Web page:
Preface: With the baton of democracy peacefully transferred on January 20th, the Biden Administration now will be ideally positioned to introduce tax policy changes that should not be discounted nor unheeded with the deal making successes and cohesive union among current lawmakers.
Looking Ahead: 2021 Tax Planning for A Biden Administrations Tentative Tax Policy Revisions
Credit: Donald J. Sauder, CPA | CVA
The good news on possible tax reforms? Any proposed sweeping tax legislation from the Biden Administration for tax reform likely will only be concerning for high-income taxpayers. The bad news? A curbing of high-income earner financial appetites will result in projected shifts to economic activity and require the government to have an increasingly crucial role in replacing recent decades’ economic stimulus measures from the marketplace.
What Biden’s Tax Plan Could Change?
With the House and Senate’s passage of the Tax Cut and Jobs Act of 2017, top tax rates were reduced. A new tax reform proposal from the Biden Administration may increase the maximum rate back to near 40%, with a lower threshold applicable to an adjusted gross income of $400,000 and above.
The 199A Qualified Business Income deduction of up to 20% could perhaps be eliminated with tax reform leading to immediate increases to tax costs for Main Street business owners. This would be in addition to any possible income tax rate changes and threshold adjustments outlined above. A business that qualified under the Tax Cut and Jobs Act of 2017 for the 199A tax deduction experienced more than ideal business tax conditions—introducing new tax reforms would somewhat likely phase-out this tax-saving attribute for Main Street business owners.
Of note, while present tax reform guidance is silent on the accelerated depreciation features from the Tax Cut and Jobs Act of 2017 that were almost too good to be true for business owners, including 100% bonus deductions on both new and used capital expenditures and a substantial increase in the long-standing Section 179 tax deduction. Any proposed tax reforms may change these features of accelerated deductions on capital expenditures, and therefore, lower permissible and beneficial tax deferments, leading to high immediate tax costs.
Current information on possible reform to itemized deductions, while unknown, the possibility is likely. This would be most applicable and focused on high-income earnings, say above the $400,00 adjusted gross income threshold.
Revisions to social security taxes are also under discussion, and current proposals apply only to high-income taxpayers above the $400,000 adjusted gross income threshold.
For estate planners and high-net-worth individuals, a Biden tax reform may propose an estate exemption reduction from $11.5M to say $3.5M, resulting in increased restrictions on wealth transfers among generations with a tax-free pass. Additionally, the step-up basis of inherited assets could be eliminated. This is a tax feature whereby the cost basis of appreciated assets is increased to the fair market value in an estate transfer that therefore reduces the amount of the investment subject to capital gain or ordinary taxes on the future sale of the asset(s).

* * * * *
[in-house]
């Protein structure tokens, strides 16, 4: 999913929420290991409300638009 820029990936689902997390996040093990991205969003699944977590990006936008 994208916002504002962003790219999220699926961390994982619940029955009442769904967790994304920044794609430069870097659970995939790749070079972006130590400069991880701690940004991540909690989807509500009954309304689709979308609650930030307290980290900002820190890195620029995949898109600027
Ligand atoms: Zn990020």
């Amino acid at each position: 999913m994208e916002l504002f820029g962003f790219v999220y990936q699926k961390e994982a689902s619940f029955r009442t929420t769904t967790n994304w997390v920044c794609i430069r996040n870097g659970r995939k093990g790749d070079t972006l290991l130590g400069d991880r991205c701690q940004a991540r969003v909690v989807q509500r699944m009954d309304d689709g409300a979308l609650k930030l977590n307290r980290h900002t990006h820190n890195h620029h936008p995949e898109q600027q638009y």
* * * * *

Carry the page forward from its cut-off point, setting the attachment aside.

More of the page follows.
Finally, capital gains on capital asset transactions are also subject to revisions with any proposed tax reforms. Firstly, an increase in long-term capital gains from 20% to an ordinary rate of 39.6% again for high-income earnings above, say $1.0M in adjusted gross income, or when harvesting such levels of gains. Secondly, 1031 tax exchanges may be eliminated with a Biden tax reform plan. This would disallow the deferment of tax gains on the sale of a property when proceeds are invested in like-kind property and a widely used tax defer tool for real estate investments.
For business budgeting, keep foremost in mind that the higher levels of cash flow required for amortized debt payments (debt is paid with after-tax cash-flows, leverages with higher tax rates and earnings threshold) will be subject to coverage of additional tax costs. Bottom-Line of these tax reform implications? Higher tax rates from possible tax reform will lead to reduced cash flow for debt payment. Management that planned debt-financed capital expenditure payments under the Tax Cut and Jobs Act of 2017 rates in recent years, aligned with tight payments margins on cash flow, should heed this caution immediately. Prudent planning could include appropriate cash flow management plan revisions and perhaps discussions with lenders.
Trump’s tax reform for businesses with the Tax Cut and Jobs Act of 2017 may be the lowest tax rates Main Street business may see for the next decade(s). We are advising clients to defer as little taxable income as possible and capitalized on the low tax rates for the 2020 year to build equity and balance sheet strength, pay down debts, and prepare for what may be likely reforms with tax planning that will require additional diligence in cash flow management.
With the baton of democracy successful transferred on January 20th, the Biden Administration now will be ideally positioned to introduce tax policy changes that should not be discounted nor unheeded with the deal making successes and miracles of the cohesive union among current lawmakers. Please begin to plan appropriately and discussing the tax and cash flow implications with your tax advisor.